The Fifth Circuit Court of Appeals on Jan. 31 denied motions by the Horseracing Integrity and Safety Authority (HISA) and the Federal Trade Commission (FTC) to vacate or rehear the Court’s November 2022 ruling, which held that the Horseracing Integrity and Safety Act (Act) violated the private-nondelegation doctrine and was thus facially unconstitutional. This ruling comes after some challenging months for the FTC and HISA and a flurry of litigation in multiple federal courts. See GT Alert, July 2022.
In the wake of the Court’s November ruling that the Act was unconstitutional, proponents of the Act added language to the Consolidated Appropriations Act of 2023, passed in December, in an attempt to address the constitutional infirmities the Court raised in its November order. This new legislation replaced the FTC’s interim-final rulemaking power with the general rulemaking power to “abrogate, add to, and modify” rules promulgated under the Act “as the Commission finds necessary or appropriate to further the purposes of the Act.” 15 U.S.C. 3053 (e). In the wake of this legislative fix, HISA and the FTC filed their motions, arguing the new legislation addressed the Court’s constitutional concerns. The Court rejected these arguments and issued its Mandate to the District Court for the Northern District of Texas for further proceedings.
Furthermore, the Sixth Circuit Court of Appeals heard oral arguments in December 2022 on similar constitutional changes to the Act and has asked the parties for supplemental briefing “addressing the recent amendments to the (Act) including whether the private delegation claims are now moot.” The case has been heard and all briefing submitted. Expectations are for a ruling shortly, and if the Sixth Circuit rules contrary to the Fifth Circuit, a trip to the Supreme Court may await.
Additional complications also arise from these appeals as they pertain to HISA’s resubmission of the Anti-Doping and Medication Rules and the publication of the rule in the Federal Register on Jan. 26. HISA issued the following statement Jan. 31: “In the aftermath of the recent Congressional amendment, and without opining on the newly amended HISA law, the Fifth Circuit has sent the case back to the district court. Outside Louisiana and West Virginia, the Authority will continue enforcing the Racetrack Safety Program and preparing for the implementation of it Anti-Doping and Medication Control Program on March 27, subject to the Federal Trade Commissions’ approval of the rules.”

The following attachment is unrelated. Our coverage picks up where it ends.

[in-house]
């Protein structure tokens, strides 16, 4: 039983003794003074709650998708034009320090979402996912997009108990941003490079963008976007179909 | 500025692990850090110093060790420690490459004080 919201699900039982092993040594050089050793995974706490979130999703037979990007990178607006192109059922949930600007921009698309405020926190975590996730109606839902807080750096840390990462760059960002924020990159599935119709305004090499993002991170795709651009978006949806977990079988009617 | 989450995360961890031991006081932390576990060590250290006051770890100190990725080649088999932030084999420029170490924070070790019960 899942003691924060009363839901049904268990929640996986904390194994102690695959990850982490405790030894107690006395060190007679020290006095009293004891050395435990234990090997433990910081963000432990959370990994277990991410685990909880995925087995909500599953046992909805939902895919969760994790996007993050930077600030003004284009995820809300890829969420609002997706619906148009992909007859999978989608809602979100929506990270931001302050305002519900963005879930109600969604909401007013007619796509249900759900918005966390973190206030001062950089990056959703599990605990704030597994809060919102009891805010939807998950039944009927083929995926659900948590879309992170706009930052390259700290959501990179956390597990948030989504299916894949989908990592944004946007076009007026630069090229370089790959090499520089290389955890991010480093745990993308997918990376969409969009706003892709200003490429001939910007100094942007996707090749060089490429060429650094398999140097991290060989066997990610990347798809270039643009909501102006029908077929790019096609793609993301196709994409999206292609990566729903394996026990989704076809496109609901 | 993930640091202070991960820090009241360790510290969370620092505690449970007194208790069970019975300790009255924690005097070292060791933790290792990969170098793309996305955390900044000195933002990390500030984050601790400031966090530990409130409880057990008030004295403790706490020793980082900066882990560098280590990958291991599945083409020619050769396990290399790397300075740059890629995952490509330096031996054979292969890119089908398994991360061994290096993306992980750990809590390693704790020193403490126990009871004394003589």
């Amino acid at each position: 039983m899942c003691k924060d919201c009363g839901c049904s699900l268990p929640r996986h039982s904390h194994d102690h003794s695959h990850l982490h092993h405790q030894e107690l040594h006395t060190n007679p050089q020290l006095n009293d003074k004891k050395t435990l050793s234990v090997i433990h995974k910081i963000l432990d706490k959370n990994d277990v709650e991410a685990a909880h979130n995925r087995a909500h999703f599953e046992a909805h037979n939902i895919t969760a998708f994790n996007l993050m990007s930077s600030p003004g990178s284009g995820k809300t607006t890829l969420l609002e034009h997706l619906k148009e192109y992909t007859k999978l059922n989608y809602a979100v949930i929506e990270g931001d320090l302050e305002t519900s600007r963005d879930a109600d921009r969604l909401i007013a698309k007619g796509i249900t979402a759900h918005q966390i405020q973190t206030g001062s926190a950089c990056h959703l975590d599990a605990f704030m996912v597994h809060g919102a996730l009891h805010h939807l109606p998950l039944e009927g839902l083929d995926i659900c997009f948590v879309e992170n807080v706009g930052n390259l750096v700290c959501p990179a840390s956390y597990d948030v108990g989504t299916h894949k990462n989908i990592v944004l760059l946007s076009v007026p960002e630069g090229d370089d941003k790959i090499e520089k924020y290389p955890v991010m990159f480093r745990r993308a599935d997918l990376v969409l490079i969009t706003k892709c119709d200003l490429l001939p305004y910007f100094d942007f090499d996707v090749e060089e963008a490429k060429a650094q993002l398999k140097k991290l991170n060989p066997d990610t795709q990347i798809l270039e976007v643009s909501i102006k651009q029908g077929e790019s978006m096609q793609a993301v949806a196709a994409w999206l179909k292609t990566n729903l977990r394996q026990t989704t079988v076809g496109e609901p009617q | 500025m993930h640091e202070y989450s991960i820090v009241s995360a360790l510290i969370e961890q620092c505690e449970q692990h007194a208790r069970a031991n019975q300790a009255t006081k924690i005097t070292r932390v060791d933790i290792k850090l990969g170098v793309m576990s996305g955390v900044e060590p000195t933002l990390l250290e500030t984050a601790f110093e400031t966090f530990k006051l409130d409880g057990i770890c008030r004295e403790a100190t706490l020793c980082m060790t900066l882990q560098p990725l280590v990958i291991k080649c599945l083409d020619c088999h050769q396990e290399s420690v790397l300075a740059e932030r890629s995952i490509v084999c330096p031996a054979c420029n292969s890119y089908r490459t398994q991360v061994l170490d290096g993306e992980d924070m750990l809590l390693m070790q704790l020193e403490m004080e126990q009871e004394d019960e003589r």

Approval by the FTC is far from certain. On Dec. 12, 2022, in response to the first submission of the Anti-Doping Rule by HISA, the FTC disapproved the proposed rule, stating “that its disapproval arises from the legal uncertainty arising from a recent decision by the U.S. Court of Appeals for the Fifth Circuit, which declared the (Act) unconstitutional.” In a joint letter to FTC Chair Lina Khan Jan. 25, signed by five senators and five congressmen, the authors urged that the proposed rules be rejected again: “To avoid continued industry-wide confusion and potential inequitable enforcement, it is imperative that you again disapprove the proposed Rule until after the constitutionality of HISA has been resolved.” The Fifth Circuit’s Jan. 31 ruling may strengthen these arguments.